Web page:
Signals, trends and data are available to guide planning. As the Art of War puts it, the strategist can depart from the plan on the basis of knowledge, not ignorance. As there is an art that operates the efficient doing-the-thing-right planning, there is also science that guides doing-the-right-thing effective planning. Science is based on reliable evidences. Doing the right thing right by everyone from the beginning and all the time was how excellence was defined in the past. But in the context of this unprecedented pandemic experience, agility is called for as the preparedness to shift strategies towards the same vision.  What used to be referred to as contingency planning, the plan B as reserved in case plan A fails, in the pandemic context may need to engage the entire alphabet for a more and diverse alternative plans. This should be regarded in planning.

Business model for planning

In the recently concluded Mansmith Market Masters Conference, the concept of the Business Model took centerstage and such idea surfaced in every conversation between and among 17 CEOs of top brands in the Philippines. The Business Model is a comprehensive reference and fast overview towards planning in this pandemic times.  

According to Tina Tan, President of Suy Sing, it is business model that drives creative marketing strategies while UnionBank President and CEO Edwin Bautista asserts that marketing can no longer be divorced from business model. 7-11 President and CEO Victor Paterno notes that if the business model is re-examined, it creates a hologram effect of understanding from different angle to understand it more.  That is exactly the value of the business model in planning.

The Business Model Canvas is a one-page strategic management and entrepreneurial tool. It allows one to describe, discuss, improve, design, challenge, innovate, invent, and pivot a business model. The Business Model Canvas breaks a business model down into nine easily-understood segments. These includes the (1) customer segment, which is the target market for whom (2) value proposition as a bundle of products and services is proposed. The (3) channels are the touchpoints for the delivery of the value leading to the establishment of (4) Customer relationship. The (5) revenue streams is the pricing mechanism capturing the value by engaging the (6) key resources which are indispensable infrastructure or assets with (7) key activities to perform well along with (8) key partnership leveraged for the delivery of value. These segments lead to the (9) cost structure in the business model. This Business Model Canvass was formulated by Alexander Osterwalder in 2005 based on earlier work on business model ontology.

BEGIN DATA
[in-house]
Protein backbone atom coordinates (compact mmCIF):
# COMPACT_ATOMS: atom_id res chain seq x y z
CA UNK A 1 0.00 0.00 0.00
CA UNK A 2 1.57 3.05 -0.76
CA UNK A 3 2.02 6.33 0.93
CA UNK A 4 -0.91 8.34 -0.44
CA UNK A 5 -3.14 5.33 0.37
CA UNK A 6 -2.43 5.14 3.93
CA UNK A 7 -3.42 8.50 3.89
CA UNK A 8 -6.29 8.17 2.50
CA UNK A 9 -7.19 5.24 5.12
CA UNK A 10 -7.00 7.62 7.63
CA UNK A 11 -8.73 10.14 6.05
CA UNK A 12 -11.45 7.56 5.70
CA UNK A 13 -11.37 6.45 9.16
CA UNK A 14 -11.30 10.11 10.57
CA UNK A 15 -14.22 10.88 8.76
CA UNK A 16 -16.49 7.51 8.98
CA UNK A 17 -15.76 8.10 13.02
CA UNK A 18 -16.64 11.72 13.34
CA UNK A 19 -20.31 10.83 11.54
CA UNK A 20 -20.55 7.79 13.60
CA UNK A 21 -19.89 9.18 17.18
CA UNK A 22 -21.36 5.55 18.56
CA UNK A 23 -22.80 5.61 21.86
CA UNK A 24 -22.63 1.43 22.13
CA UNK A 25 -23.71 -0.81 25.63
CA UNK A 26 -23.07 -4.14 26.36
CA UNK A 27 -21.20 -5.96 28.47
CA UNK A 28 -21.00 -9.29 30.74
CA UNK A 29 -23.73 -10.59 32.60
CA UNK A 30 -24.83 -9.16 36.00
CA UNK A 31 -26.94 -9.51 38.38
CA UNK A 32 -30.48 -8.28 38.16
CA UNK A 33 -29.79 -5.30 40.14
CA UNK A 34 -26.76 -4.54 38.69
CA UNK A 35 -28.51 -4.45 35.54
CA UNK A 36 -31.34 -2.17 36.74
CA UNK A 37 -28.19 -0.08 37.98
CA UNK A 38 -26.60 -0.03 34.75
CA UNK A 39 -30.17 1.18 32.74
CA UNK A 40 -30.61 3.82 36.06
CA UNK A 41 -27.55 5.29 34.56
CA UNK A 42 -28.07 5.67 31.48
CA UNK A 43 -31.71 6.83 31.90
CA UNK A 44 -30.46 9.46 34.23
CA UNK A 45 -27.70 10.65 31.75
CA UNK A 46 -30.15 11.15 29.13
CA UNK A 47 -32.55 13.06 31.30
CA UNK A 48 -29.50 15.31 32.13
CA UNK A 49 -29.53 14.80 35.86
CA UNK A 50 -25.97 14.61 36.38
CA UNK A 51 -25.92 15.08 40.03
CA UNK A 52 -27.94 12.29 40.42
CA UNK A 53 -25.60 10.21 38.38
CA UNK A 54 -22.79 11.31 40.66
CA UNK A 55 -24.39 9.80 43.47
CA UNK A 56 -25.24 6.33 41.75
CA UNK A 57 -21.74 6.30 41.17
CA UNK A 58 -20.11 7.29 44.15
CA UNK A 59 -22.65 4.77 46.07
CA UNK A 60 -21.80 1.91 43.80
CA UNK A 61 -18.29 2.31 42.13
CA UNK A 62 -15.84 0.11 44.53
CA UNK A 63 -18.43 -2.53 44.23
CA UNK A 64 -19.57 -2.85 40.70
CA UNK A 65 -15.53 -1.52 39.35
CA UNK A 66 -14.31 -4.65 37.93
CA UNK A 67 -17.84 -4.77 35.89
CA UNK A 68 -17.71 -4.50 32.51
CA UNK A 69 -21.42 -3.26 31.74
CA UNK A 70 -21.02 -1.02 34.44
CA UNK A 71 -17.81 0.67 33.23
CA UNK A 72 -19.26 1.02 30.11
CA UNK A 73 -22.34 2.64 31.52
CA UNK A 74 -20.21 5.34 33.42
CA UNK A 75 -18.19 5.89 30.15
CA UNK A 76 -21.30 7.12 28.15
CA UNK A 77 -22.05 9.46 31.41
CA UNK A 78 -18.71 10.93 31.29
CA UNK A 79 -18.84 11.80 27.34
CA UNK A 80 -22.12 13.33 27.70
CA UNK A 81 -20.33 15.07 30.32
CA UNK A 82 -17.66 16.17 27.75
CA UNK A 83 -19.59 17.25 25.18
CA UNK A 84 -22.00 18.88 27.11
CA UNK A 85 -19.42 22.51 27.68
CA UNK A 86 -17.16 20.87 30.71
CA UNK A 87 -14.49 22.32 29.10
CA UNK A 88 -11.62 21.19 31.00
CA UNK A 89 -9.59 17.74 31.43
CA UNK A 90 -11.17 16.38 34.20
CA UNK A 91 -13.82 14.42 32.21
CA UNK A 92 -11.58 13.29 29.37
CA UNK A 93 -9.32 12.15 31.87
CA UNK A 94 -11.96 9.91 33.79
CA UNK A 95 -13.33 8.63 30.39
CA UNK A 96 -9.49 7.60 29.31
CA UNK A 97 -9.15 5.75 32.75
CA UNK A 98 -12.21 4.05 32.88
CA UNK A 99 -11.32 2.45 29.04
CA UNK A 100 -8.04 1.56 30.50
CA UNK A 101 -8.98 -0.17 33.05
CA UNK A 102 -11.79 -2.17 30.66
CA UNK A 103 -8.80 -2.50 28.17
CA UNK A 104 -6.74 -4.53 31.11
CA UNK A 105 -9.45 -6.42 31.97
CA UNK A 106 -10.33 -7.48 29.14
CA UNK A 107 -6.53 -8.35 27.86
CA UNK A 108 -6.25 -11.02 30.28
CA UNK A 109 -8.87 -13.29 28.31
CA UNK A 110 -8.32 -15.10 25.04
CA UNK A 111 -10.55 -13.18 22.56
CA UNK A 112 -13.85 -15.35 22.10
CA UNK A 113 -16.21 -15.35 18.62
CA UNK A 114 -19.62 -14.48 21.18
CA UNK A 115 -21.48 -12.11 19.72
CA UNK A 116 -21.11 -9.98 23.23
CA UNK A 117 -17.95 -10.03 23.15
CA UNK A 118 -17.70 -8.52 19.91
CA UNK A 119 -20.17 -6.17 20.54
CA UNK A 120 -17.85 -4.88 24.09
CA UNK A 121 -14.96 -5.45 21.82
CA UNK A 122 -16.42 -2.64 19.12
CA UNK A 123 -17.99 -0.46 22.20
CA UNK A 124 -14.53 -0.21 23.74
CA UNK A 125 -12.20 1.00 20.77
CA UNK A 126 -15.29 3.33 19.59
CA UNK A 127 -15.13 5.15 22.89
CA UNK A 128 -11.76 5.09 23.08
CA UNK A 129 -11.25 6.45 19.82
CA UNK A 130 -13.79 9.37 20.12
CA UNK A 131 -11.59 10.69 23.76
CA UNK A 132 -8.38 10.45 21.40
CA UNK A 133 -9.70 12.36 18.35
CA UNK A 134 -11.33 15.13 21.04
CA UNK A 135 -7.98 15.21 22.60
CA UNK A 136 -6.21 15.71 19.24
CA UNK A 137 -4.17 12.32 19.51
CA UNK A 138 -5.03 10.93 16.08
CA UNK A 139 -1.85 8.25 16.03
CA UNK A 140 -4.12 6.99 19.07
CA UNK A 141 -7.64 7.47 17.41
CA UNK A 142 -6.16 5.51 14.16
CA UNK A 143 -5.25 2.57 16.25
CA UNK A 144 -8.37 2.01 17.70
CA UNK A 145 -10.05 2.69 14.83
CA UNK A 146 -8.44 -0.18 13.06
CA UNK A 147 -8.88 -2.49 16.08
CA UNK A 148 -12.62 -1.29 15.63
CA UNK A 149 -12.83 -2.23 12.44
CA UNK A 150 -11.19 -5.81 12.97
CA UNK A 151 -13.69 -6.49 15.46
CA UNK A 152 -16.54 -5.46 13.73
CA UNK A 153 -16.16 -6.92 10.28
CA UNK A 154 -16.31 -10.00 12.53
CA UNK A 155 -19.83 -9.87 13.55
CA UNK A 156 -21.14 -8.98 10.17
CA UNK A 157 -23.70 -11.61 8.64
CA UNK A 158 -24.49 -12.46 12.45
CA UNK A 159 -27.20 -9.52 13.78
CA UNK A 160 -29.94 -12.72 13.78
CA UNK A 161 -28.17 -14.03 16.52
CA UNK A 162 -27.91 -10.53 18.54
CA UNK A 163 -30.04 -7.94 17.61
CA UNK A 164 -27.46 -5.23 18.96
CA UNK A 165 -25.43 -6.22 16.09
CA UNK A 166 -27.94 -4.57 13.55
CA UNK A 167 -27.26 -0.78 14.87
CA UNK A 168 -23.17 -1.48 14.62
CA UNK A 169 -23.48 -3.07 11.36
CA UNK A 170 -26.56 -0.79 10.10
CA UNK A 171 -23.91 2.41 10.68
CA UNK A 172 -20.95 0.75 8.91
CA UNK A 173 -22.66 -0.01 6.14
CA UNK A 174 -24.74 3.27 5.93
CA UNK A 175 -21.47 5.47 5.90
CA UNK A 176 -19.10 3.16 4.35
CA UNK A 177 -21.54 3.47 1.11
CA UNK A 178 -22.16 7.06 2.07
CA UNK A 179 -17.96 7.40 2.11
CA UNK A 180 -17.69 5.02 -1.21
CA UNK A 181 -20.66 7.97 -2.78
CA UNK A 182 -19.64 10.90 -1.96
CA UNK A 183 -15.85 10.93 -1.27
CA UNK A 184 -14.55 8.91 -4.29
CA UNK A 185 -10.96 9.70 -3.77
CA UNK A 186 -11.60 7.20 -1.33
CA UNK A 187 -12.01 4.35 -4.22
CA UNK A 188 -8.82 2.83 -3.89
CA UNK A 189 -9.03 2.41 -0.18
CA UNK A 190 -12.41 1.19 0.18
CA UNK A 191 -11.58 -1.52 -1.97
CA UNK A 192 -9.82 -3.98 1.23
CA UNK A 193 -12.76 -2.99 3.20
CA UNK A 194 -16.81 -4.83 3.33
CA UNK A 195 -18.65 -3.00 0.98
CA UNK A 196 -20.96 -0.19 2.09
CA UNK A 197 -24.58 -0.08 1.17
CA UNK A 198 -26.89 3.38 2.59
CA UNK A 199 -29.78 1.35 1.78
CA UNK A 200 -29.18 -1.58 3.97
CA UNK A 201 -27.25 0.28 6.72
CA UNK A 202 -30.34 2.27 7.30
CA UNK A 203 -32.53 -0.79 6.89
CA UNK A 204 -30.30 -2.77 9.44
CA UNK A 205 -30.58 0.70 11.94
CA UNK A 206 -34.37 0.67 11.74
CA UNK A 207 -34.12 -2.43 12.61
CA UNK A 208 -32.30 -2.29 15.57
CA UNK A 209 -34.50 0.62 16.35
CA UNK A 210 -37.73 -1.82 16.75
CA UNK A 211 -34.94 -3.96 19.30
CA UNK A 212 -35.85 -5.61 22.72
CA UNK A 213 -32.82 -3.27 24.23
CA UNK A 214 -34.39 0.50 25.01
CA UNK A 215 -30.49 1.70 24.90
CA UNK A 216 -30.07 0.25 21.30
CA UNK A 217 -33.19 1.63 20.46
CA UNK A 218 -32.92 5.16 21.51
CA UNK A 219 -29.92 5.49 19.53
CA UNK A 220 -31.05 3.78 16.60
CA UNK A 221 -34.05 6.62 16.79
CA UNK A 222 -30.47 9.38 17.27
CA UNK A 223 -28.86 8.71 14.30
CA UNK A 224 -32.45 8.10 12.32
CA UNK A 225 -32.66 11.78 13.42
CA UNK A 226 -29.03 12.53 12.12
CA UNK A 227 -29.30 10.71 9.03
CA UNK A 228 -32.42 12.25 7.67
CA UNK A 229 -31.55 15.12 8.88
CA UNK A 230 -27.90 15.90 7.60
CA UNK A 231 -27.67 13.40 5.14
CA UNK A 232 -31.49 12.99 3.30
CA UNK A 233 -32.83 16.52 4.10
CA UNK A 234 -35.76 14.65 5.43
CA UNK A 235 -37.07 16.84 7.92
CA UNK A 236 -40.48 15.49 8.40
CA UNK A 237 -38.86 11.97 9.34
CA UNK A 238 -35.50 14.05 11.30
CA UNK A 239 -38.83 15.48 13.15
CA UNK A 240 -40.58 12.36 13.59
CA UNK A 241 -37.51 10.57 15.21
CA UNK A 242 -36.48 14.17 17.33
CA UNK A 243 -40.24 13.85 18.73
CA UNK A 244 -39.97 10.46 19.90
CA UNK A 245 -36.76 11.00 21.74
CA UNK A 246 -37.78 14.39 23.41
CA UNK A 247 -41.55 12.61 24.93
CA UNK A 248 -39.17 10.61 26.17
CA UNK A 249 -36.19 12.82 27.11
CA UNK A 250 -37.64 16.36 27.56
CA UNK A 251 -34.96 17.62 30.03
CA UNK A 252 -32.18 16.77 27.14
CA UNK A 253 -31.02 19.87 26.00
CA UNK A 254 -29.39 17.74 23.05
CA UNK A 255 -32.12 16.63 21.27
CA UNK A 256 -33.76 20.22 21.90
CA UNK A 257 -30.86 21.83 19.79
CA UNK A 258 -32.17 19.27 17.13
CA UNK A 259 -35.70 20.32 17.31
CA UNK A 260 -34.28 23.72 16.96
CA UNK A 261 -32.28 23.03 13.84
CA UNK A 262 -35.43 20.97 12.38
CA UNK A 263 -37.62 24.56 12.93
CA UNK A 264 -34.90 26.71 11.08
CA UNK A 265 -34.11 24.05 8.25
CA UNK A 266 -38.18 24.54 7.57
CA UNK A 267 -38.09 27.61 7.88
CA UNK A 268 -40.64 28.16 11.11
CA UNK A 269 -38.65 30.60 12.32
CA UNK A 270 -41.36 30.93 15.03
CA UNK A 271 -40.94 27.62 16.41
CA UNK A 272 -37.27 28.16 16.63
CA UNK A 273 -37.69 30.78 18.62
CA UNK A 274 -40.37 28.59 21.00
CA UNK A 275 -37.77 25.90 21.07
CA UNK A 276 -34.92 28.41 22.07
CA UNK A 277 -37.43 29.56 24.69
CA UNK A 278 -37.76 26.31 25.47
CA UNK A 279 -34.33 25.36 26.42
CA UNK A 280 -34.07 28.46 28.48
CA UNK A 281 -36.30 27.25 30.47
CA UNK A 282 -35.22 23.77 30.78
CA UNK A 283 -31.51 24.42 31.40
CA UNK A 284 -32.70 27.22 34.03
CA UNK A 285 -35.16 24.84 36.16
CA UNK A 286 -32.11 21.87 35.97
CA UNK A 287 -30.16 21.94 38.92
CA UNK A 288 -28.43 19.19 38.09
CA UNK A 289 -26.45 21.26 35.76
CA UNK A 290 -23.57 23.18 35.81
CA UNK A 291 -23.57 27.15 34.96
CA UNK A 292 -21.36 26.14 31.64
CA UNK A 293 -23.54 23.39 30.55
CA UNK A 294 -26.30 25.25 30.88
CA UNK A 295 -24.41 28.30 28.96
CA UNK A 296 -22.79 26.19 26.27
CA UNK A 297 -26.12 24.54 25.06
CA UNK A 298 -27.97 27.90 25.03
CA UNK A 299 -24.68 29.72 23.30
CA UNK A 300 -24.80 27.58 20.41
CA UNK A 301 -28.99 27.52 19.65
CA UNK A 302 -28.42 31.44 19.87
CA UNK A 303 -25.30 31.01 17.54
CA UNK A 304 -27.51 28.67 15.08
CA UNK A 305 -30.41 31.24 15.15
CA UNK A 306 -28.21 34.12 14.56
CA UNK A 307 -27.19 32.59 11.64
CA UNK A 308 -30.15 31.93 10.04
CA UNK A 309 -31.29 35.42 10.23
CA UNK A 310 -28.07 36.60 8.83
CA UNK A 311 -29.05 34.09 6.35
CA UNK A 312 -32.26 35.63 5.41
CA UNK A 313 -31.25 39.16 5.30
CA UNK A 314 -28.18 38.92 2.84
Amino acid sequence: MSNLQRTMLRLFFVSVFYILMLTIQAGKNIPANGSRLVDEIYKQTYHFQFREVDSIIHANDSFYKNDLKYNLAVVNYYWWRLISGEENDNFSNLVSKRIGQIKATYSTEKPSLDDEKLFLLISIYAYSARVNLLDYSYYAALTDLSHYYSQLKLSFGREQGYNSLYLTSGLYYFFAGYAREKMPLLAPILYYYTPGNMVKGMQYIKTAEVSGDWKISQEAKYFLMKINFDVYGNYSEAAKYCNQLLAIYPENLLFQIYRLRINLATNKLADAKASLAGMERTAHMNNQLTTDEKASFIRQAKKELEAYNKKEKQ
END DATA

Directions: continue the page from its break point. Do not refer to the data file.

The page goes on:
Multi-awarded business consultant Josiah Go expanded the elements and added the value chain, inspired by Porter, and reconfiguration, which is innovation inspired by the Blue Ocean Strategy. The Mansmith Business Model Map clusters the 11 elements into offering model, operating model and financial model. By aligning marketing, operations and finance to redesign the business, Mansmith Business Model Map breathes life into the business and can spur to differentiate.

The point of planning is not the formation of the plan. This is the result of not so much the plan, as the depth of the knowledge that was obtained in the formation of one. Sun Tzu counselled in the Art of War to be like water, flowing the path of least resistance, yet striking with the force of a raging torrent. And the entrepreneurs will leave their footprints of victory not because of the formulated plan, but because of the achievement of the desired future.

Josiah Go has developed an all-new Business Model Course to deep dive into each building block providing selection criteria, risk to be mitigated as well as to reconfigure to create business model innovation. It runs on January 19 and 20, 2021. More information at www.continuum-edu.com.